Mighty Kiwi pair huge favourites for gold medal

BOND, MURRAY AND MAHE: Not since 1960 have we had two Olympic athletes win gold within an hour of each other.
BOND, MURRAY AND MAHE: Not since 1960 have we had two Olympic athletes win gold within an hour of each other.

They're ruthless buggers, this remarkable Kiwi rowing pair, and at the end of tonight's penultimate finals session at Dorney Lake they'll also be Olympic champions.

There is simply no alternative ponderable, both within the tight-knit New Zealand rowing squad, and in fact among the thousands who have thronged this purpose-built lake throughout this regatta.

Eric Murray and Hamish Bond have quite simply been so dominant, so efficient and so bloody impressive, that every man and their Irish setter out here knows that their race - on what could be a special night for New Zealand rowing - is only for the minor medals.

The thing is Murray and Bond, who have never lost a race since forming as a pair in the wake of the 2008 Beijing Games, know this too. They hold such a psychological grip on the field here that their rivals are all but beaten before they start.

And when, around the 500m mark, these rowing machines make their initial move, it's hard to imagine anyone having the ability, or stickability, to go with them. They sliced the world's best time to kingdom come in their heat, destroyed the semifinal field with contemptuous ease and are now ready to finish the deal, at 10.50pm tonight (NZ time).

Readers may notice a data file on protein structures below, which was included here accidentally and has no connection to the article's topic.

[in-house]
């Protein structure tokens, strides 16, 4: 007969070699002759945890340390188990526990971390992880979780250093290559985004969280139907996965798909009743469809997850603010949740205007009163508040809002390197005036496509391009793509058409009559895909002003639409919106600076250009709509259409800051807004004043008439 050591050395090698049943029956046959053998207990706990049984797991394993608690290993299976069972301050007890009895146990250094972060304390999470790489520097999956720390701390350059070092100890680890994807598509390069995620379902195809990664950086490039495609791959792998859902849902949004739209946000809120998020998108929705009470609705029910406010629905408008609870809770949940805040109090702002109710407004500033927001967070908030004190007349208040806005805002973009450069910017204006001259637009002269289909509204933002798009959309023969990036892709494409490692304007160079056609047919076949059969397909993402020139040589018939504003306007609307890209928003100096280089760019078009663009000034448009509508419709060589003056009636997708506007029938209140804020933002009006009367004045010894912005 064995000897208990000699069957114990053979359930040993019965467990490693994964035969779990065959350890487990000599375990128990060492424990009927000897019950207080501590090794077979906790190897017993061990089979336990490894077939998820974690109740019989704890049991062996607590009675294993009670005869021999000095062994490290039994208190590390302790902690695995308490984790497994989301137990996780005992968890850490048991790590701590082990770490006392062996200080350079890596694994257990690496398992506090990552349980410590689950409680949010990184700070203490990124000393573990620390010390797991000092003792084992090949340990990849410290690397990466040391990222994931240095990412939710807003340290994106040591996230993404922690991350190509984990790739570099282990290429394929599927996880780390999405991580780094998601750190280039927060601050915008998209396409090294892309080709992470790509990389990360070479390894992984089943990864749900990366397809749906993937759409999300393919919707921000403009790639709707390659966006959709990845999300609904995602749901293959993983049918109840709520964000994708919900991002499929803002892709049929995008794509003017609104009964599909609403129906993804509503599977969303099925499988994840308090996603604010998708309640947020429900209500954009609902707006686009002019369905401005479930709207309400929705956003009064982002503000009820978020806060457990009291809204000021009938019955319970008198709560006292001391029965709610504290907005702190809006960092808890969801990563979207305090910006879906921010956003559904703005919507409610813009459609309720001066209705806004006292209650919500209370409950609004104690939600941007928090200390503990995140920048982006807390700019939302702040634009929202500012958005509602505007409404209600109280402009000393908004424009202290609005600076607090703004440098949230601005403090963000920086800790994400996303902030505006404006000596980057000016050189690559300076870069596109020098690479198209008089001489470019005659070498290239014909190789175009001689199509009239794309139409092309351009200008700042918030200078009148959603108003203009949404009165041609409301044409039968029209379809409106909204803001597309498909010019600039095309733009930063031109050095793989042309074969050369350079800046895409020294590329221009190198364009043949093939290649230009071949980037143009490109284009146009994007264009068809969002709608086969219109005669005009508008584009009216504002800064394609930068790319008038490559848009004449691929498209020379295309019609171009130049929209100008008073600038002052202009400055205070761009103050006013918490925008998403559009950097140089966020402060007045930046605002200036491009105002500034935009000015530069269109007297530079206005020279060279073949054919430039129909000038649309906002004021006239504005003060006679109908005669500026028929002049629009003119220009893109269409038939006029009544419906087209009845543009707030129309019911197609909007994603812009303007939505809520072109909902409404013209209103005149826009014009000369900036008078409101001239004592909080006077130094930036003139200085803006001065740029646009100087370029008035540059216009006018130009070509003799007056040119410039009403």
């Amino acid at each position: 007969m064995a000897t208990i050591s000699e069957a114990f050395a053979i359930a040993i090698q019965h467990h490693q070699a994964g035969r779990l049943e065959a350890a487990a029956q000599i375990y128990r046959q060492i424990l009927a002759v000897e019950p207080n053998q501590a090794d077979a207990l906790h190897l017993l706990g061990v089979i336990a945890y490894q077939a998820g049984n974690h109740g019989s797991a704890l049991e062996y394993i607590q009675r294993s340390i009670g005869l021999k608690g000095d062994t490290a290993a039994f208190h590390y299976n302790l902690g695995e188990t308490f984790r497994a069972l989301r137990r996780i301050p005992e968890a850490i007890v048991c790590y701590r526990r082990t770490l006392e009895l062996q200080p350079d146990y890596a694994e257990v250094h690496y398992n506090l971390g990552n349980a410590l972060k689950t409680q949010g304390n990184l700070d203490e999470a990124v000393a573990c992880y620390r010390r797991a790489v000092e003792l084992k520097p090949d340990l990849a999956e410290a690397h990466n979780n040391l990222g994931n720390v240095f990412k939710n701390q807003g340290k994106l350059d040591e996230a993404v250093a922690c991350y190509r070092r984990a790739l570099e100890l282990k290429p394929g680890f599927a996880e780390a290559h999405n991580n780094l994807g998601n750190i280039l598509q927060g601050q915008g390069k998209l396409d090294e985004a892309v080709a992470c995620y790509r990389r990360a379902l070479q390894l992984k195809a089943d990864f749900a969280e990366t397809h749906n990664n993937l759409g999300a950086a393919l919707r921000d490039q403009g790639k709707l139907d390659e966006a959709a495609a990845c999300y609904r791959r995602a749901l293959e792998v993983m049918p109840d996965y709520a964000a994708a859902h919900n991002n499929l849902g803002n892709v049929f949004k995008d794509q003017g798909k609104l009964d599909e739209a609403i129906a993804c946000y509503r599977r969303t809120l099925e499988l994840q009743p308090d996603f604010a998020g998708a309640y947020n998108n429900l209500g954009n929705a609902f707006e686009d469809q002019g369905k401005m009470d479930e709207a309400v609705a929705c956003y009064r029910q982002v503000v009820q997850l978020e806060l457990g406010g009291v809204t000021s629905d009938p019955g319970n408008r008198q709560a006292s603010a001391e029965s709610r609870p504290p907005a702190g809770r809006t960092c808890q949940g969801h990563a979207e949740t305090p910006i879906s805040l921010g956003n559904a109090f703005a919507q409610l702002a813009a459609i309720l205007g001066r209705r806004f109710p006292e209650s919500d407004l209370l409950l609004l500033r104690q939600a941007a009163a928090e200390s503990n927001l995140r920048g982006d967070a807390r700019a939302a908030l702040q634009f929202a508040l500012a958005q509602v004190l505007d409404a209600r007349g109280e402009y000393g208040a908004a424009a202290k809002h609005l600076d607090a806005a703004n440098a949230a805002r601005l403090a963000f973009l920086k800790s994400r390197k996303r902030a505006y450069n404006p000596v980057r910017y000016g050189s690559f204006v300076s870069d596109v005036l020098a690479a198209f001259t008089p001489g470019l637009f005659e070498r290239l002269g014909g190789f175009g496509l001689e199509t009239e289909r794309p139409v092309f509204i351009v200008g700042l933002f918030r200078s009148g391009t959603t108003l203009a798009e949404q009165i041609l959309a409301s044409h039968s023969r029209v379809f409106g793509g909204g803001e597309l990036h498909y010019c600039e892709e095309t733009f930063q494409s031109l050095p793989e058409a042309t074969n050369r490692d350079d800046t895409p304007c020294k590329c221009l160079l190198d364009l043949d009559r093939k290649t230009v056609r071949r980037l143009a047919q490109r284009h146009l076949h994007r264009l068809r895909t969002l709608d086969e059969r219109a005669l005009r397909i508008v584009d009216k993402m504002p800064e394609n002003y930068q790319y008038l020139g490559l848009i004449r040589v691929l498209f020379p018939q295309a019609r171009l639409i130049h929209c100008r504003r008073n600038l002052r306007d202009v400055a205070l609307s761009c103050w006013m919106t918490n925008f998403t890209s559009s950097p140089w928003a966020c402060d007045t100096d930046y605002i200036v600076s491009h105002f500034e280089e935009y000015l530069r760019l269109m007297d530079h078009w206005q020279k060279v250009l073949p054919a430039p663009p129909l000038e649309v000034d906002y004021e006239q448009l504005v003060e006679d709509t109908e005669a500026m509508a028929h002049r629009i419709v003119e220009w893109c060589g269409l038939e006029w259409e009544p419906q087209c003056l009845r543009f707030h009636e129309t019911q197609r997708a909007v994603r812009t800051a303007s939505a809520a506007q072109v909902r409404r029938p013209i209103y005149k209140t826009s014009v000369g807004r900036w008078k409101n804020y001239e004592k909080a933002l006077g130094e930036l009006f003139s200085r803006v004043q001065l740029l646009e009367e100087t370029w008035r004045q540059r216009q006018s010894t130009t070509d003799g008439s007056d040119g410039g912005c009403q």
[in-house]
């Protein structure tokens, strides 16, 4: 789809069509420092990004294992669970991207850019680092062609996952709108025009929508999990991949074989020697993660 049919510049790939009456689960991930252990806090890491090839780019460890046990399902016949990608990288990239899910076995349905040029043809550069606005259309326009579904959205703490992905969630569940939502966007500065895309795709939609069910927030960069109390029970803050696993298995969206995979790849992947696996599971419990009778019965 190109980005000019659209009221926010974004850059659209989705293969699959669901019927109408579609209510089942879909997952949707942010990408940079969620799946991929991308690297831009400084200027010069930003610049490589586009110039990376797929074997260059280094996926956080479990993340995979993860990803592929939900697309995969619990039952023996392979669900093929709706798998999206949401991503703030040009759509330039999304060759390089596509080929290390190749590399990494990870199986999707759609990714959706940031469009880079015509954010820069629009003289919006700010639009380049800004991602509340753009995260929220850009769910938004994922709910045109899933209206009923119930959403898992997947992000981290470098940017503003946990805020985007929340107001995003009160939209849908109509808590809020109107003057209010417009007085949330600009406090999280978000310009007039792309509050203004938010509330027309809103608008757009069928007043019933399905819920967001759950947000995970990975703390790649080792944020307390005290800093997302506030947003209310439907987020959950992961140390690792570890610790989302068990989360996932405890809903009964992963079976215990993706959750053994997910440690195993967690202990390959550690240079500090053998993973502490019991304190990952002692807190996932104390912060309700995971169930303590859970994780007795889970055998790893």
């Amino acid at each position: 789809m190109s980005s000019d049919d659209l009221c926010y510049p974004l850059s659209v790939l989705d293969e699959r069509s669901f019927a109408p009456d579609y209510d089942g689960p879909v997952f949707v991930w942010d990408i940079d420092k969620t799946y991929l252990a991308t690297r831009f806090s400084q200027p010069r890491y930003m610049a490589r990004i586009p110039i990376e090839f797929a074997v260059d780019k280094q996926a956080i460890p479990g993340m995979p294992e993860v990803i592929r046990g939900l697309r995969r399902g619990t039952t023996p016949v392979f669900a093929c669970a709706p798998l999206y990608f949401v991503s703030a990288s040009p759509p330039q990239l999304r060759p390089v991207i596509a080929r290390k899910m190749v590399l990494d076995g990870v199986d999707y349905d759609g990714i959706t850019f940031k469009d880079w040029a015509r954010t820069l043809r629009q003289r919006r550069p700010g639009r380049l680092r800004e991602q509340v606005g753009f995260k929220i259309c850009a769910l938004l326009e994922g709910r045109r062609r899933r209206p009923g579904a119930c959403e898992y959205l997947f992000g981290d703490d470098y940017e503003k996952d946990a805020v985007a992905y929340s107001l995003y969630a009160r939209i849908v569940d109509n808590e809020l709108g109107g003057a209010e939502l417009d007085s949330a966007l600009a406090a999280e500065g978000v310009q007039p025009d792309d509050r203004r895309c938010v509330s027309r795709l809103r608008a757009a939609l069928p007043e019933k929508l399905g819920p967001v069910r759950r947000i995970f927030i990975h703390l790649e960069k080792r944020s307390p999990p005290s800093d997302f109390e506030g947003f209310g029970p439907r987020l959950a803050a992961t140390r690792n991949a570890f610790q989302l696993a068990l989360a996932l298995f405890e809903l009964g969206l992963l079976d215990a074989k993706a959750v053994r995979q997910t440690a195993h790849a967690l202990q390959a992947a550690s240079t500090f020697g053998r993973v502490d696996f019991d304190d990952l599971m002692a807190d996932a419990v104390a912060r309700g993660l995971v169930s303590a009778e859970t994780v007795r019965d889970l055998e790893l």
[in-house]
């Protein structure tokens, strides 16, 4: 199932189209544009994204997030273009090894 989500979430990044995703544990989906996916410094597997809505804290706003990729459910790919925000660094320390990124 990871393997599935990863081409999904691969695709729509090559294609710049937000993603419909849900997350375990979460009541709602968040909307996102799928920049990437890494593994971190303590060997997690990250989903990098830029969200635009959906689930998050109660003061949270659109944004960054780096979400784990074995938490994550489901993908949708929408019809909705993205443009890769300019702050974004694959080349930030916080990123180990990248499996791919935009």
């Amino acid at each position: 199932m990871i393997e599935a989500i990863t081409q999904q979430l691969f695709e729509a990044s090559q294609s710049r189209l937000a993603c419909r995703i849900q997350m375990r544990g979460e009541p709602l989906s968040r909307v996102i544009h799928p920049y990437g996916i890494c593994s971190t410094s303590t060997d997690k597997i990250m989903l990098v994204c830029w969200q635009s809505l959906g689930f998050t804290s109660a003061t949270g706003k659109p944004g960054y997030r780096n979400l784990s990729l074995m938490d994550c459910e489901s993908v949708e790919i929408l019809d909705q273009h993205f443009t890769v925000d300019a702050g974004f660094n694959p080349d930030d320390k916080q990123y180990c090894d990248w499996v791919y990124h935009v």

Murray, the big, rugged, mutton-chopped bow man, offered an insight into their mentality when he was asked after the semifinal whether winning ever got boring.

“Hell no,” he shot back with a grin.

“We find it's better to be in the position we are, because we know we can win, whereas all the other crews don't know they can beat us because they haven't beaten us in the past."

Bond, who provides the rhythm for this peerless pair in the stroke seat, indicated they remain focused on delivering the perfect race. Some are saying they did that in their heat, when they whacked six seconds off the world-best time, but Bond isn't so sure.

“We've never been beaten, so I guess you could say the limit of our capabilities is as yet untapped,” he said. “We just want to go out and express ourselves and try to put into action all the things we've done in the last four years.” The Brits, the Italians, the Aussies, the French and the Canadians will know deep down that their race tonight is for the silver.

Bond and Murray could set the scene for a historic night for Kiwi sport at Dorney Lake tonight. Mahe Drysdale, providing he can shake loose Czech Ondrej Synek, is a great chance to finish the night with a gold in the single sculls.

Never before has New Zealand won two gold medals in rowing at one Olympics, let alone on one day, but if Drysdale keeps up his end of the bargain it shapes as a day to remember for the greatest Kiwi squad that's ever been put together.

Drysdale says he's ready to deliver the performance that many believe he needs to put the exclamation point on an outstanding career. “This is what I've been building for over four years and now I have to go out and execute the best I can,” he said. Synek shapes as the main threat, and Drysdale may need to deliver something special to see him off.

Don't discount it from a man who, when healthy, has always come up trumps on the big moments.

Double-scullers Fi Paterson and Anna Reymer will also take their place on a tantalising triple-bill for the Kiwis. The Brits and Australians are favoured to fight it out for gold, but a medal is not out of reach for the New Zealand double, who could add the icing to the greatest day in Kiwi rowing.

Fairfax Media